Oddly – everything seems odd to me in this parallel universe of yours – the generally more (rabidly) popular moorings were nigh-on deserted, while the moorings more popular with me (as in generally unpopular with others) were nigh-on full. My target moorings had but one space left, although it must be said that it was of civilised length and sported two ideally spaced mooring rings. This is to the greater good, since messing around with chains as well as ropes is a finger-numbing experience at -5.8Ā° Centigrodes. It’s a bit of a bugger when the mooring ropes won’t bend because they’re frozen solid. Tying and untying knots can be problematic.

As has become customer-y when lashing onto these parts I bunged in a comestibles order (yesterday, for today). There were mayhap half a dozen slightly adventurous items by way of treat. Received the order confirmation email this mornibode and guess which half a dozen items have been substituted for other, more dreary, more domestic nonsenses. Yep. Still, mustn’t grumble, we shall still have vesh freggies again – and we’ll see how long these last when in comparison to those purchased from Messrs Co-operative Ltd.

Mr Stove is doing a splendid job, even though I neglect him terribly sometimes, it being both irresistable and prudent to spend more time than is strictly necessary in the Land of Nod, under Messrs Quilt Blanket Blanket & Quilt.

Memories of cruising with a wet bum are, as I had hoped, fading.

Testing the grip of my battery-powered heated-sole Thrucknumble Boots.

A wet bum? Yes. There being ice and snow abounding at these locks there was insufficient dependable grip to rope the Cardinal in and out, and the lock ladders were just itching for a kill – so, these being of modest depth, I had no other course than to sit down on the lock edge and step aboard. Thus it was that I looked as though I’d had a serious trouser accident, had there been anyone about to see and/or rude enough to look at the seat of my pants.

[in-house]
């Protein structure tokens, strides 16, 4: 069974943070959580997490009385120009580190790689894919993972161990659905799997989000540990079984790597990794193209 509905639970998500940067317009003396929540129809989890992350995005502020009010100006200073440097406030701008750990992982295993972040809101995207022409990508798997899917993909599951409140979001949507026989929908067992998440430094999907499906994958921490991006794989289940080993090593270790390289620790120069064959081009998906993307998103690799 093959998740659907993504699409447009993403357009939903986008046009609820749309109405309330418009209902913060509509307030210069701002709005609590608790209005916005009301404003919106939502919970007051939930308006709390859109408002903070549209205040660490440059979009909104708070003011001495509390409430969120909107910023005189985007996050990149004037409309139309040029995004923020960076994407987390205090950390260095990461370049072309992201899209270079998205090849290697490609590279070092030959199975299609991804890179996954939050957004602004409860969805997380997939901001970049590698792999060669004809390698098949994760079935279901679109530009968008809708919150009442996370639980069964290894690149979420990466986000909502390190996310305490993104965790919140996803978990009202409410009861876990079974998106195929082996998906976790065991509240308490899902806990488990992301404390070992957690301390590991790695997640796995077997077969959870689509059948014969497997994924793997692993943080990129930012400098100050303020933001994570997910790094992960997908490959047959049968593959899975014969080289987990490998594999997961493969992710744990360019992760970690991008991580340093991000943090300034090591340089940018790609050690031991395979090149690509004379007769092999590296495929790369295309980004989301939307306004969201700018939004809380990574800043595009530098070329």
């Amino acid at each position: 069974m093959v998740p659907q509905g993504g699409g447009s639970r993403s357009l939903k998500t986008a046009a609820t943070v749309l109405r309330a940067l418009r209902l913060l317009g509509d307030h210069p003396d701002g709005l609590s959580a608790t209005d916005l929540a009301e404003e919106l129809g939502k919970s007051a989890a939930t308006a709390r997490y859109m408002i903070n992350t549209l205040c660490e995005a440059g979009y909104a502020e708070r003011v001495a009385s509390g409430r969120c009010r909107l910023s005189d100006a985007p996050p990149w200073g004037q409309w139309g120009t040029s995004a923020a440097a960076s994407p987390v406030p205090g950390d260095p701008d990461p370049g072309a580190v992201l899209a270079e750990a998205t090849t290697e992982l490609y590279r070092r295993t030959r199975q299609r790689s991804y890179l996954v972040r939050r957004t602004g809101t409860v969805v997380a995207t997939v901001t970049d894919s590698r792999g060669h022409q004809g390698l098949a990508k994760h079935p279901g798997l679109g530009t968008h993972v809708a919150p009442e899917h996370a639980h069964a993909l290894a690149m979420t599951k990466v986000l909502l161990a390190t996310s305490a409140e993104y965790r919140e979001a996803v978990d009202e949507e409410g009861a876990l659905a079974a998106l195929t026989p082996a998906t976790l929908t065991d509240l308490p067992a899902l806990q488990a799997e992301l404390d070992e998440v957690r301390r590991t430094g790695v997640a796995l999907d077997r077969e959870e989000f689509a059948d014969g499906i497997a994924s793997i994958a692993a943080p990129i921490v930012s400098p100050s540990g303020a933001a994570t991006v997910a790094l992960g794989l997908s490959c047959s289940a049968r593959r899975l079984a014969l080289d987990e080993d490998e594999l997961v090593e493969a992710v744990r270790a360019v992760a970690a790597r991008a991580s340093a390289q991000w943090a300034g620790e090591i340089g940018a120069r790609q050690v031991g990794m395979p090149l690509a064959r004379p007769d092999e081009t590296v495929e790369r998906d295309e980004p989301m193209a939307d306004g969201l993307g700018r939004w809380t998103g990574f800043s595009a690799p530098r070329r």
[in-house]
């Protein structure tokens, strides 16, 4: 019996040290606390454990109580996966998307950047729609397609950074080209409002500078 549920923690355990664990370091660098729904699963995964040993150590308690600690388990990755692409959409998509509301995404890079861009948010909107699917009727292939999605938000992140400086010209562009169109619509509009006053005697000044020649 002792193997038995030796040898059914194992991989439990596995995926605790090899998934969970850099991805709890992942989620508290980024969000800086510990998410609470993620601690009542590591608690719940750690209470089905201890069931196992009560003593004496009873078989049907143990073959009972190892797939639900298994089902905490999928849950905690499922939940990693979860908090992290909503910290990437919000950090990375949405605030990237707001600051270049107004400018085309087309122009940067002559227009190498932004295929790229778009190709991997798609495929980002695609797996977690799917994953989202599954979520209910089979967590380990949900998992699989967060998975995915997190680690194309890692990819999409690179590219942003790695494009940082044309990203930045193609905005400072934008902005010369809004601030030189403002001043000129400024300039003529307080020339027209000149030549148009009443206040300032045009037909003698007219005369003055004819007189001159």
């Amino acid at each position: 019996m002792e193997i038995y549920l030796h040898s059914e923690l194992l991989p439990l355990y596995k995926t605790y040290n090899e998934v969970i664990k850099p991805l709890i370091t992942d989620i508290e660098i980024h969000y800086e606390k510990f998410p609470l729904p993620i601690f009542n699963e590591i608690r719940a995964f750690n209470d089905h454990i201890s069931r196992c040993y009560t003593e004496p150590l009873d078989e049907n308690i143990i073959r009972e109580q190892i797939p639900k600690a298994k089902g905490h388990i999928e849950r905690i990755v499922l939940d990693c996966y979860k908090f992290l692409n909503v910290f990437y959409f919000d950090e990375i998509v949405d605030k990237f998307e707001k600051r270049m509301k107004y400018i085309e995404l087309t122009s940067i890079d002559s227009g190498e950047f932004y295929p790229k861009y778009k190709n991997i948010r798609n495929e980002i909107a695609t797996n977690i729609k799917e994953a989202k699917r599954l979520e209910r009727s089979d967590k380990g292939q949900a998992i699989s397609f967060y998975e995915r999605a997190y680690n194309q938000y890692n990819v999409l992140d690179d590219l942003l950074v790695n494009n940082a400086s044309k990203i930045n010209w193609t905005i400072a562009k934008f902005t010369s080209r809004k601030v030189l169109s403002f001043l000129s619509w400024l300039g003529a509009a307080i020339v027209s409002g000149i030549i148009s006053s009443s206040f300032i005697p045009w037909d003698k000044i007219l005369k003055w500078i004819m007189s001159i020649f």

Hack Green Locks in a bit o’snow

I haven’t looked at the forecast since landing here. I suspect that we’re in for more of the same; a little bit of everything winter. The snow we got the other day was of the distinctly wet variety, and was highly unsuitable for skiing.

Whiteout. It’s white out.

Right, I’d best away and don my boots again, and go out to stand around and wait for the lurid green van to hove over the horizon. At least in this order they tell me that they have my sourdough bread, so the toast and Mardymite will be good.

Keep warm or cool, depending, ma/mon petite chihuahuaii, wherever you may be.

Gossip and scandal when I have any, if pertinent. My love to the llamas.

Ian H., & Co. I should cocoa.


  1. That’s a superb photograph at the top of the page – the narrowboat being the only splash of colour in the otherwise frozen landscape. It’s like the canal version of Schindler’s List.

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  2. Oh, my! You are fretting about a few snow flakes and temperatures of -5.8 C. Here in Utah, we are snowed in with 1.2 m of snow (would be a lot more if not some had, meanwhile, dried away in our arid climate). And we presently (i.e., at 8 p.m) have -18 C. Was -23 lst night. And our coldest this winter has, so far, been -30 C. You limies are sissies. šŸ™‚